“That was definitely intimidating at first! But now it’s just something we joke about in class every time I’m working with a guy who’s a foot taller than me. That’s the beautify of what we do - you don’t have to be big and strong. If you are doing it right you can over power anyone - with the right technique.  Amber goes on to talk about the benefits of working with people of different sizes and how she learns so much simply from working with a variety of people in each class. “You practice a technique with a certain body type in class and you know in your head that you would never try that technique with someone of that body type in a real-world situation. That’s a valuable thing to know.” 

What unexpected benefits have you experienced as a result of your training?

“The relationships I’ve built with the people here, with the instructors in particular, they’re all amazing.  In my life I’ve had a significant lack of good male role models. Having some awesome people to look up to here is really valuable to me.”

How has your training carried over into your professional or personal life?

“Part of me is always in a JMAC mindset. I think about it all the time. I think about how I’m standing in the hallway or waiting for the bus to come by. ‘My knees are locked. My knees shouldn’t be locked.’ It’s continual physical awareness. I used to never think anything of walking down the street with my headphones in and now I think if I was doing that and ran into Gage Sensei or Suino Sensei, they might say, ‘What are you doing? You know better than that!’ This training really forces you to be more present and aware of how you could be vulnerable.”

“More so than anything, my mental health has improved so much by being here. This is my escape, something that allows me to step away from everything so that I can go home better prepared to tackle the next day. I think what it boils down to is that it’s something that makes me happy.  There are so many people that fill their lives with things they are unhappy with, and I’m so grateful that I’ve found such happiness with JMAC.”

Do you have ideas/thoughts about the experience of training at JMAC?

“It’s a family.  It’s a JMAC Family. It’s not just a gym. We all come from different walks of life. We are all different ages and have different life experiences, but we come here and that all goes away.  We’re here together.” 

“My big message is that it’s not about the physical benefits I get from JMAC. That’s obviously a benefit.  It’s more mental.  “It’s one of the most unexpected best decisions I’ve ever made. I feel like part of a family here and I wasn’t expecting to gain anything close to what I’ve found.”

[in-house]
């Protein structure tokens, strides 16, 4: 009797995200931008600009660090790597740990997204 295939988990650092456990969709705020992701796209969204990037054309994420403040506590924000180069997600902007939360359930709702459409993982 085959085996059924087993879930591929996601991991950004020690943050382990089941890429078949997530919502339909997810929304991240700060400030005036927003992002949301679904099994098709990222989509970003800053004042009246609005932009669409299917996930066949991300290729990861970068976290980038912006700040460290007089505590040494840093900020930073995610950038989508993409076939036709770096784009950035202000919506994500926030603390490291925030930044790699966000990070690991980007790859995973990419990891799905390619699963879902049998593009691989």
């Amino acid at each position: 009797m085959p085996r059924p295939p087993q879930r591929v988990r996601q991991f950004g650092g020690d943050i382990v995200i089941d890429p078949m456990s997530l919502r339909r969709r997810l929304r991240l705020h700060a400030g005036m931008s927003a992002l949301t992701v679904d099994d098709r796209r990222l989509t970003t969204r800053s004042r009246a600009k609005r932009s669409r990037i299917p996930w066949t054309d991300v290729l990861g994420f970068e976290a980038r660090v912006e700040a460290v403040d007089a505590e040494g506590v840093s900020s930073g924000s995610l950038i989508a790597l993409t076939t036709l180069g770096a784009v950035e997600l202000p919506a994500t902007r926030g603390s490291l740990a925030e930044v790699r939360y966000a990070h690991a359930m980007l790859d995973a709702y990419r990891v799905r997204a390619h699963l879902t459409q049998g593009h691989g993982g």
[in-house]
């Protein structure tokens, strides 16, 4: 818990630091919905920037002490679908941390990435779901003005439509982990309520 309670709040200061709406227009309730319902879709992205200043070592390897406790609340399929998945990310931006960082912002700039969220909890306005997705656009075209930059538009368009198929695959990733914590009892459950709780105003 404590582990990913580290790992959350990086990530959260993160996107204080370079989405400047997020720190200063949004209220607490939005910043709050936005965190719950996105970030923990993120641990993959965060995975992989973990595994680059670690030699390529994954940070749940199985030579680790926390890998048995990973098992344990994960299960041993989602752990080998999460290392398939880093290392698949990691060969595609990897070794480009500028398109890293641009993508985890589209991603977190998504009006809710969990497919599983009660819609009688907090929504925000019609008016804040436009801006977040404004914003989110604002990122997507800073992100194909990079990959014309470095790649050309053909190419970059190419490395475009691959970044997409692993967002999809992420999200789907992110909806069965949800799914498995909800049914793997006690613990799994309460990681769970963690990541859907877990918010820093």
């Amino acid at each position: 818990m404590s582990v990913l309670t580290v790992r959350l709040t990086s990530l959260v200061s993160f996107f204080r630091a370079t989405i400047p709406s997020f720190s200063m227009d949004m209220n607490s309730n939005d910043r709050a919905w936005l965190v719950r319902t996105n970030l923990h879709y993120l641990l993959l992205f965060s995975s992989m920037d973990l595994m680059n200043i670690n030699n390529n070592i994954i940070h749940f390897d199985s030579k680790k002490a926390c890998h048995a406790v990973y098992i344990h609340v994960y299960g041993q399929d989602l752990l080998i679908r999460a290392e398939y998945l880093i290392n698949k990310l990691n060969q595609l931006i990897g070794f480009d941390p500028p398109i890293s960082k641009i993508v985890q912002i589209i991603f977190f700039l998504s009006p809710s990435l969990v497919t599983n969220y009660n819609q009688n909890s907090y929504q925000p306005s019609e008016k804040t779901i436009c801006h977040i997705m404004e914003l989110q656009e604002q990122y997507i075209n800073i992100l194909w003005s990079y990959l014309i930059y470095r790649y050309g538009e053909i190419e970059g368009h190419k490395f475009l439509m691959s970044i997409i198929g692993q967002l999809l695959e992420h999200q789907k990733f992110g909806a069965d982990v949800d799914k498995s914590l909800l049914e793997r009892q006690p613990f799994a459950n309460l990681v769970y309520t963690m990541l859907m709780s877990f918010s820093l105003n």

Women Fitness Ann Arbor
Women Fitness Ann Arbor
Women Fitness Ann Arbor

Serving Southeast Michigan:

JMAC students come to practice from throughout Southeast Michigan, from such areas as:

  • Ann Arbor
  • Birmingham
  • Bloomfield
  • Brighton
  • Canton
  • Chelsea
  • Clinton Township
  • Detroit
  • Dexter
  • Dundee
  • Fenton
  • Fowlerville
  • Grass Lake
  • Howell
  • Inkster
  • Jackson
  • Lansing
  • Livonia
  • Manchester
  • Milan
  • Milford
  • Monroe
  • Novi
  • Okemos
  • Pinckney
  • Plymouth
  • Rochester
  • Romulus
  • Saline
  • Southfield
  • Tecumseh
  • Troy
  • Whitmore Lake
  • Wixom
  • Ypsilanti
  • University of Michigan
  • Eastern Michigan University
  • Michigan State University
  • Washtenaw Community College
  • Oakland Community College
Directions to JMAC

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Ann Arbor - Martial Arts Mecca

For the prospective martial arts student, Ann Arbor is a mecca in the Midwest. More than any other location in Michigan, Ann Arbor has a wide variety of martial arts styles taught by many well respected sensei (teachers). You can find training opportunities at community centers, college and university gyms, health clubs, fitness centers and dojos (training halls). Among the styles available are: aikido, iaido, judo, jiu-jitsu (also called jujutsu), karate, kendo, kung fu, MMA (mixed martial arts, sometimes called BJJ) tae kwon do, tai chi, and many westernized martial arts systems. At JMAC, we offer world class instruction in judo, jiu-jitsu, iaido (Japanese swordsmanship), and karate for kids.

Aikido

Aikido is a martial arts descended from jiu-jitsu. It includes joint locks, throws, takedowns, and pins. The philosophy of aikido is a peaceful one - to use the attacker’s energy to neutralize his or her attack without causing injury. Aikido is taught in several forms, such as Aikikai, Ki Society, and Yoshinkan. Aikido was founded by Ueshiba Morihei, who studied with Takeda Sokaku, the most famous practitioner of Daito Ryu Aiki-Jujutsu. Its principles can be found in almost every Japanese martial art, especially jiu-jitsu and judo. Read more about the physical and philosophical principles of Nihon Jujutsu.

Iaido in Ann Arbor

Iaido is Japanese sword drawing. It was created by the Samurai to defend against surprise attacks by an armed opponent. Most iaido involves the practice of pre-arranged forms, which are excellent tools for training the body, improving concentration, and entering into a meditative state. Finding a talented instructor in iaido with legitimate credentials is rare … in the Midwest it’s practically unheard of. For those with a desire to compete in swordsmanship for sport, kendo is the activity of choice. Those who are willing to endure an occasional whack on the head may pursue bokken kumite (sparring with wooden swords) with our director’s authorization once they reach black belt at JMAC. Read more about iaido at JMAC.